by Jack Le Moine
George Will’s column in the Washington Post today addresses the importance on fact-based education based on past knowledge.
And Americans are increasingly living in social silos and susceptible to confirmation bias — receptive only to information and ideas that confirm what they already think. Hence the nation’s foundational precepts need to be carefully studied, robustly debated and thoughtfully celebrated.”
Here are some quotes from past leaders.
Something Woodrow Wilson actually got right was that a university should be an “organ of recollection” and a “seat of vital memory,” lest we “become infantile in every generation.”
In his novel “Mr. Sammler’s Planet,” Saul Bellow wrote:
“It is sometimes necessary to repeat what all know. All mapmakers should place the Mississippi in the same location, and avoid originality. It may be boring, but one has to know where he is. We cannot have the Mississippi flowing toward the Rockies for a change.”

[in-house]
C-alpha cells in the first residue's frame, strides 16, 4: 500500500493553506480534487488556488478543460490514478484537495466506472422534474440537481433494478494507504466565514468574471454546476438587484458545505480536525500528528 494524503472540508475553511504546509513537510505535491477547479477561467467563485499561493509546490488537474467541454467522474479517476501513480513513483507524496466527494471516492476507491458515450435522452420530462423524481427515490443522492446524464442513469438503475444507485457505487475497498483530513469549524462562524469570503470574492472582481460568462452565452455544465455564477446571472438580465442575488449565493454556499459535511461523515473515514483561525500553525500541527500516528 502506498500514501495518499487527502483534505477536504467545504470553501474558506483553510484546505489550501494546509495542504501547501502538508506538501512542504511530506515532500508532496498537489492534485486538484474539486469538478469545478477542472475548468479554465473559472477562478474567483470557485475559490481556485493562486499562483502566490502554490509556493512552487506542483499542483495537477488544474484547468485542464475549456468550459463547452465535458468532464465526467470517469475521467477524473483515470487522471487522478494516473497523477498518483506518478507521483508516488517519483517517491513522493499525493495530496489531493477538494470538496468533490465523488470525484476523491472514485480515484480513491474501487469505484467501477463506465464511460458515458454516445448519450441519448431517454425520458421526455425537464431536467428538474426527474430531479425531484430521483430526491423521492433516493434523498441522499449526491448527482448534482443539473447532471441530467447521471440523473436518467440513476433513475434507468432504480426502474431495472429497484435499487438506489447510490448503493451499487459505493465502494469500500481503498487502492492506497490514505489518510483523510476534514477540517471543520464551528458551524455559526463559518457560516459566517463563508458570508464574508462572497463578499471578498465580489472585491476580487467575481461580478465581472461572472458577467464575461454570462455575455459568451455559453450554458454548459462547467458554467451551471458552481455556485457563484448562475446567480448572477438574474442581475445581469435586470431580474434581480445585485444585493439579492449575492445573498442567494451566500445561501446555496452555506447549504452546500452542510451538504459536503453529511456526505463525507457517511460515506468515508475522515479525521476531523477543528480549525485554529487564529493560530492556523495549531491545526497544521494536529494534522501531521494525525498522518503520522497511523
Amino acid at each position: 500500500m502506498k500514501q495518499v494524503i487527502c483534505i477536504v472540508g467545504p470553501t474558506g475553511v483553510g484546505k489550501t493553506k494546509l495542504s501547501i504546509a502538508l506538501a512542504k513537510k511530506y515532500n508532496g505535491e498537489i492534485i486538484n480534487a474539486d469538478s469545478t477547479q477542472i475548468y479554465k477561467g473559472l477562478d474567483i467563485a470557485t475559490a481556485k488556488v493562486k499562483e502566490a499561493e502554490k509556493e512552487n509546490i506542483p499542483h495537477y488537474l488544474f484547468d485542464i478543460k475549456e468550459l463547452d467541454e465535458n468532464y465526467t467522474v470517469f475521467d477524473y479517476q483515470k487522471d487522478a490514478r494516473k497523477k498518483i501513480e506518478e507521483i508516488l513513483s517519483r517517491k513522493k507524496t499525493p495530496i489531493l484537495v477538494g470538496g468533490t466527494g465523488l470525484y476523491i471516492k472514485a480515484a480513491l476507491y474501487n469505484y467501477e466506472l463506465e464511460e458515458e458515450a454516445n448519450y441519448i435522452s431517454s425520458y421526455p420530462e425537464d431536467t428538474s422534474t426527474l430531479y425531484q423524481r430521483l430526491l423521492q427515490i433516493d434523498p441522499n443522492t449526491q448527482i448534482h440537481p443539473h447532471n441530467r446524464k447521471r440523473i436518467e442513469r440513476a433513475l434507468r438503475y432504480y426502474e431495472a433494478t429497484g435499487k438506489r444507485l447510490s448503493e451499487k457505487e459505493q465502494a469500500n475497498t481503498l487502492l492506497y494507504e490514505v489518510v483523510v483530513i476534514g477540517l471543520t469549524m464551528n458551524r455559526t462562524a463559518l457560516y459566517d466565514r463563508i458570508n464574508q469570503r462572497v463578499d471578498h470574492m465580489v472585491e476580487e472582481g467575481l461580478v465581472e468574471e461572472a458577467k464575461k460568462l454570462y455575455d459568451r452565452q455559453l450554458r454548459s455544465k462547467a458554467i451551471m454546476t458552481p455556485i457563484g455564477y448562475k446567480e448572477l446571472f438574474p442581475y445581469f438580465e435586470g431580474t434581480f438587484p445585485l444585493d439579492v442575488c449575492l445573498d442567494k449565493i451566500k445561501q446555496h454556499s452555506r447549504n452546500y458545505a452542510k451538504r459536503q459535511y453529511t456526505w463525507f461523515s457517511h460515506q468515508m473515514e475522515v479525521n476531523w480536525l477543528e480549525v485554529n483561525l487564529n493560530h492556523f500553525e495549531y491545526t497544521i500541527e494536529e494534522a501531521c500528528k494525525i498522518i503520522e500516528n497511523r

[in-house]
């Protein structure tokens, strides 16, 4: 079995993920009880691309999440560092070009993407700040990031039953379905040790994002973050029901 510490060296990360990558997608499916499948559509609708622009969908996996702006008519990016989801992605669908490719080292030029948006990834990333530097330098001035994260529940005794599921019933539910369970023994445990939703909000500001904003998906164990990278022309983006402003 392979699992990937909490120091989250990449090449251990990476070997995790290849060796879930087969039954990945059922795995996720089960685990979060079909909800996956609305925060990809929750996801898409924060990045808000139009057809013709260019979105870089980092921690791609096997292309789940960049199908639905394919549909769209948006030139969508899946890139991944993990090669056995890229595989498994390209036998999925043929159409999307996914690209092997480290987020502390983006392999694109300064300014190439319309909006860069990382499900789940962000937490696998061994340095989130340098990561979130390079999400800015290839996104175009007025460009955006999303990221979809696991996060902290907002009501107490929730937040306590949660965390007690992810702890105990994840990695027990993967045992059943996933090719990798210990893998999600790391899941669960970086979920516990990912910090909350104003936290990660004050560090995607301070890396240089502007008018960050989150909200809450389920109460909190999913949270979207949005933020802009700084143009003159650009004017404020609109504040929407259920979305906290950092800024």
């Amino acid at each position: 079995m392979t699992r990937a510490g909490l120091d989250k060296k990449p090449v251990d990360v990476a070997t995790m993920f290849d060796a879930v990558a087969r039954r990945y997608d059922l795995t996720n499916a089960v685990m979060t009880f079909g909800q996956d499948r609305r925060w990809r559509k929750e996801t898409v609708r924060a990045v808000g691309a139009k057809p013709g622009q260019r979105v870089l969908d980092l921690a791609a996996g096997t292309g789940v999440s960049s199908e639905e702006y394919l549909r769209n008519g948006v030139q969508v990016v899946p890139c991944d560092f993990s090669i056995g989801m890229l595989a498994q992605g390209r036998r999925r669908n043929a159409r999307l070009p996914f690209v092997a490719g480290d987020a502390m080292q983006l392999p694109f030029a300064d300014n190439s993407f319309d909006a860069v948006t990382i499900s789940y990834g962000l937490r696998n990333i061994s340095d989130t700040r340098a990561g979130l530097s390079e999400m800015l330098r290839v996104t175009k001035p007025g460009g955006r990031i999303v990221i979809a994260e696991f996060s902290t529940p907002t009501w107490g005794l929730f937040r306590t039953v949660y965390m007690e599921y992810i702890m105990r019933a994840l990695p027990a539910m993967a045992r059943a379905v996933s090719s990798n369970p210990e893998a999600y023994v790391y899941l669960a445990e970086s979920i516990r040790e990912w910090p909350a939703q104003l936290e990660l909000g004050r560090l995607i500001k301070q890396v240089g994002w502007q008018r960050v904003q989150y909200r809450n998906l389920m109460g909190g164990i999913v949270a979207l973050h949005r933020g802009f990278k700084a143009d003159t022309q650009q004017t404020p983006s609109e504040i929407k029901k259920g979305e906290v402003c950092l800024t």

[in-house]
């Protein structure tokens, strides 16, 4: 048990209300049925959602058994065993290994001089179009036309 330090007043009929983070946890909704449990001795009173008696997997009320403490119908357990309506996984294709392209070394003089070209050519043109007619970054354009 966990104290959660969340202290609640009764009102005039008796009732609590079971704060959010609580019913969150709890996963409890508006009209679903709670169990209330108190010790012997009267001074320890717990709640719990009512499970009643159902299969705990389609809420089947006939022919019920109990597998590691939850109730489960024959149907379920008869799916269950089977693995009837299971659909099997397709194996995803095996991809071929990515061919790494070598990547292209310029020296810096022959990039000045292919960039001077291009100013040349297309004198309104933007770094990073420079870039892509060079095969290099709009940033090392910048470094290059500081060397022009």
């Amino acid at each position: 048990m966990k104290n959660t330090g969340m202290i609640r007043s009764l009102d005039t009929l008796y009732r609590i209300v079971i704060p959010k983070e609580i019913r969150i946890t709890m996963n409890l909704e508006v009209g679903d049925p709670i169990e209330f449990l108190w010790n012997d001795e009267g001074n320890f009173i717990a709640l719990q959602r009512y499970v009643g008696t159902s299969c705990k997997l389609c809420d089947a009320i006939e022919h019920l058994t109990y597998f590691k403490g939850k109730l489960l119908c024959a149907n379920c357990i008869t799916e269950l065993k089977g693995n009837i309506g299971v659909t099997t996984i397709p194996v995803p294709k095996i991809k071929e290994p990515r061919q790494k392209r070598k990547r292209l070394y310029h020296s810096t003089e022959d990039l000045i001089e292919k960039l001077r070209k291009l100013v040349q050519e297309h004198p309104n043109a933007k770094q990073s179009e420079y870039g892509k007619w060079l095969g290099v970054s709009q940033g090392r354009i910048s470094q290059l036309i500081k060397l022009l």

Historian Daniel Boorstin said, “Trying to plan for the future without knowing the past is like trying to plant cut flowers.”
Ronald Knox, the English priest and author who said that in the modern age “you do not believe what your grandfathers believed, and have no reason to hope that your grandsons will believe what you do.”
John Adams believed that “education makes a greater difference between man and man than nature has made between man and brute.”
I remember Isaac Newton’s response to a question, how can you see so much? “Because I stand on the shoulders of giants,” he replied.
For those looking to nurture a culture of progress and innovation this is the path forwards.